What you need to know
There are many factors involved in achieving a successful pregnancy. These factors include:
- The production of healthy sperm by the man and healthy eggs by the woman
- Unblocked fallopian tubes that allow the sperm to reach the egg
- The sperm's ability to fertilise the egg when they meet
- A genetically healthy embryo
- The ability of the embryo to implant in the uterus.
Repeatedly encountering difficulty at any of these steps can lead to infertility.
Ovulation and the Menstrual Cycle
Every month, your body goes through normal and natural changes that assist your ovaries in releasing an egg, which may or may not get fertilised during the month. This process is known as the menstrual cycle. Day one of your cycle is the first day of menstruation; this is the first day that you bleed during your period. The length of your cycle can vary every month. To determine your cycle's length, simply count the days from the first day of your period up to, but not including, the first day of your next period. The average woman's menstrual cycle lasts about 28 days but it is perfectly normal for your cycle to last anywhere from 24 to 34 days.
The typical menstrual cycle begins with your period during which time your low hormone levels signal to your body to begin producing more hormones. Although your egg follicles will begin to develop as many as 20 eggs, only one will mature and be released into your fallopian tube about halfway through your menstrual cycle. The process of your egg follicles releasing the egg is known as ovulation. On average, ovulation occurs 14 days before the start your period. However, it is normal for a woman to ovulate anywhere from 12 to 18 days before menstruation.
This increase in hormones not only helps to develop an egg but also your endometrium (the lining of the uterus), which becomes thicker and more suitable for implantation of a fertilised egg. Your cervical mucus also changes as your cycle progresses, going from dry and thick at the start of your cycle to thin and slippery around the time of ovulation. This thinner cervical mucus will make it easier for sperm to swim towards the fallopian tubes and the released egg.
Once an egg has been released, the sides of the fallopian tube periodically spasm aiding the egg in travelling down the tube towards the uterus. If the egg fails to be fertilised during this time, it will break up once it reaches the uterus. Additionally, since your thickened endometrium is also no longer needed as there is no fertilised egg to implant itself into the lining, the lining will shed over a period of three to eight days. This discharge is what makes up your menstrual flow.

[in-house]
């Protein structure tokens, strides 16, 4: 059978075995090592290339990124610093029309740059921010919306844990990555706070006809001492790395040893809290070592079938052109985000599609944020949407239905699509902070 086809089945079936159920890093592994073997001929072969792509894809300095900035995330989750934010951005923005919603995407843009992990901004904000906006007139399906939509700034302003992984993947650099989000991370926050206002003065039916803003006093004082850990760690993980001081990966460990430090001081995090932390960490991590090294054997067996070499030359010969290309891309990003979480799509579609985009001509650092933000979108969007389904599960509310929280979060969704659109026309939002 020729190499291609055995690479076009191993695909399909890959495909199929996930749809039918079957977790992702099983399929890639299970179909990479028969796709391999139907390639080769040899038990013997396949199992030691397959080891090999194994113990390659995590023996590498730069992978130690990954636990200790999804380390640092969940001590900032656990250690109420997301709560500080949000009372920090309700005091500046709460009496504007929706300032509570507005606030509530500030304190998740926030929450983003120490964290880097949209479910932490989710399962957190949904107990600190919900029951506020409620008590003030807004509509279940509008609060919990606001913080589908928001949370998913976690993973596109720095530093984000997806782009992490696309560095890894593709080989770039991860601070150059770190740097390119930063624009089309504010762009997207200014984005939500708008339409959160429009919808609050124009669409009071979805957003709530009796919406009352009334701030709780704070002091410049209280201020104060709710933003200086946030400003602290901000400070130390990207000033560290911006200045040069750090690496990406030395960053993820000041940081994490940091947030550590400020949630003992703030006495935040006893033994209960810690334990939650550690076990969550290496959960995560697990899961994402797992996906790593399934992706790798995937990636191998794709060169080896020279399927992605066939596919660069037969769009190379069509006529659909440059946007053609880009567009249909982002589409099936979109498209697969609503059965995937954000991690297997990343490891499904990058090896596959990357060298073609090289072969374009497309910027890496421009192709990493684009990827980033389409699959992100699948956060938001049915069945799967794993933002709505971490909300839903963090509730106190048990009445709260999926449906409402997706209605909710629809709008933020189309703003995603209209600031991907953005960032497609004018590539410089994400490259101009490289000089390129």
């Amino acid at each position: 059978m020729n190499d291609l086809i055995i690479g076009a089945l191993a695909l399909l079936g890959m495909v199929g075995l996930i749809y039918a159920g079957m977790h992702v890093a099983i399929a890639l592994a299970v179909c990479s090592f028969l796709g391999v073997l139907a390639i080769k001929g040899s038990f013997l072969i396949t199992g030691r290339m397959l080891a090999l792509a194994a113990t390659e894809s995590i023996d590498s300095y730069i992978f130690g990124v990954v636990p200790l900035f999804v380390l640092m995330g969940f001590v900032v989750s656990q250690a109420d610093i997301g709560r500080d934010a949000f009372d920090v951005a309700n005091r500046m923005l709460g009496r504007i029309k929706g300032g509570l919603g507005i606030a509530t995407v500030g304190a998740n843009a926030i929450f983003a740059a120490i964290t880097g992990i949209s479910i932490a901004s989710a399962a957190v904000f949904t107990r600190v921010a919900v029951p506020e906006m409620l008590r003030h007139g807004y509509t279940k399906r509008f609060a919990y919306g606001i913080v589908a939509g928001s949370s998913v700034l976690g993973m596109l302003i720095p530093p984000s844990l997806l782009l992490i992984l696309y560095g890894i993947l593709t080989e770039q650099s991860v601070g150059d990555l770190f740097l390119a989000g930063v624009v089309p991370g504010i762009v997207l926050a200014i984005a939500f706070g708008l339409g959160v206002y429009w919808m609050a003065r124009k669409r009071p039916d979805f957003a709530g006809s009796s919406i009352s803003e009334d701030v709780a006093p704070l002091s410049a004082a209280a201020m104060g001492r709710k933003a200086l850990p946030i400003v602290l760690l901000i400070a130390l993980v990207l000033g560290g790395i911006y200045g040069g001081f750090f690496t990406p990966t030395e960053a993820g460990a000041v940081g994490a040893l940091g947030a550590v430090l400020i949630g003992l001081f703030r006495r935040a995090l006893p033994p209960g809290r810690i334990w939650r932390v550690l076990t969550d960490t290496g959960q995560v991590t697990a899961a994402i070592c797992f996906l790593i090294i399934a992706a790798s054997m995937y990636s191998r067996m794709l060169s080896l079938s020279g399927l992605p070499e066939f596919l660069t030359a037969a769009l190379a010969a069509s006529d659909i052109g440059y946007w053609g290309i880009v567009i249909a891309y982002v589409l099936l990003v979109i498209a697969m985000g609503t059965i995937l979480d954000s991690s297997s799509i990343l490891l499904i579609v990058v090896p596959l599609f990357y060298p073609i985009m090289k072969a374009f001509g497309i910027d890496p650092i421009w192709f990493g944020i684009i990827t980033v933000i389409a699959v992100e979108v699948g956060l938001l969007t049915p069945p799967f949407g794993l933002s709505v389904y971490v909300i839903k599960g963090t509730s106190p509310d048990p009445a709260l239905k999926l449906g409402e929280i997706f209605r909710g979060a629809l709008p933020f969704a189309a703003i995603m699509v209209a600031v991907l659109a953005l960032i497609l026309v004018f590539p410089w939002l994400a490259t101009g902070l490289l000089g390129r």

The female reproductive organs
The female reproductive organs are comprised of a vagina, a cervix, a uterus, fallopian tubes and ovaries. All of these organs work together to help a woman menstruate, conceive and carry a baby to term.
Vagina: This tube like structure connects your internal reproductive organs with your external genitalia.
Cervix: This part of your reproductive organs is situated between the vagina and uterus. It secretes mucus that can help or obstruct sperm from fertilising an egg.
Uterus: Also known as the womb, the uterus is a muscular organ made up of three layers: the peritoneum (outer layer), myometrium (middle layer) and endometrium (inner lining). An egg that has been fertilised will implant itself into the endometrium lining and will continue to develop in the uterus throughout the pregnancy.
Fallopian Tubes: The fallopian tubes extend off the upper sides of the uterus and lead up to the ovaries. They have 20 to 25 finger-like structures on their ends that hover just above the ovaries and work to collect the mature egg when it is released. It is in the fallopian tubes that fertilisation of the egg will take place.
Ovaries: Ovaries are the storing house for your egg follicles; every month, one of these egg follicles will mature and release an egg into the fallopian tubes. The ovaries are also responsible for producing estrogen and progesterone, which are vital for proper reproductive function. The eggs in each ovary are made before a woman is born. The most eggs a woman will ever have - about 7 million - is when there's still 20 weeks to go before birth. From this time on, the number of eggs will diminish in number, and none will be replaced. A girl is born with about 2 million eggs. At the time she has her first period there are about 400,000.
The Male Reproductive Organs
The testes lie in the scrotum, the pouch of skin located beneath the man's penis. The testes are the organs that produce sperm and testosterone.
From the testes, sperm pass slowly through the coiled channels of the epididymis, where they mature.
Once sperm are mature, they move into the vas deferens, a tube that connects the epididymis with the urethra via a common ejaculatory duct. The entire process of sperm formation takes approximately 72 days.
Once an egg has been released from the ovaries, it will begin to travel down the fallopian tubes towards the uterus. As it advances towards the uterus, it begins to produce an enzyme that helps to attract and guide any sperm that may have been ejaculated into the female reproductive system during sex.
Although a man releases millions of sperm when he ejaculates during orgasm, only a few hundred will be able to make it all the way from the cervix up into the uterus and then into the correct fallopian tube. Just one sperm will then be able to make its way through the eggs tough coating to fertilise the egg. The fertilised egg will then continue travelling down the fallopian tube to the uterus. Once in the uterus, the egg will implant itself into the endometrial lining and officially become an embryo.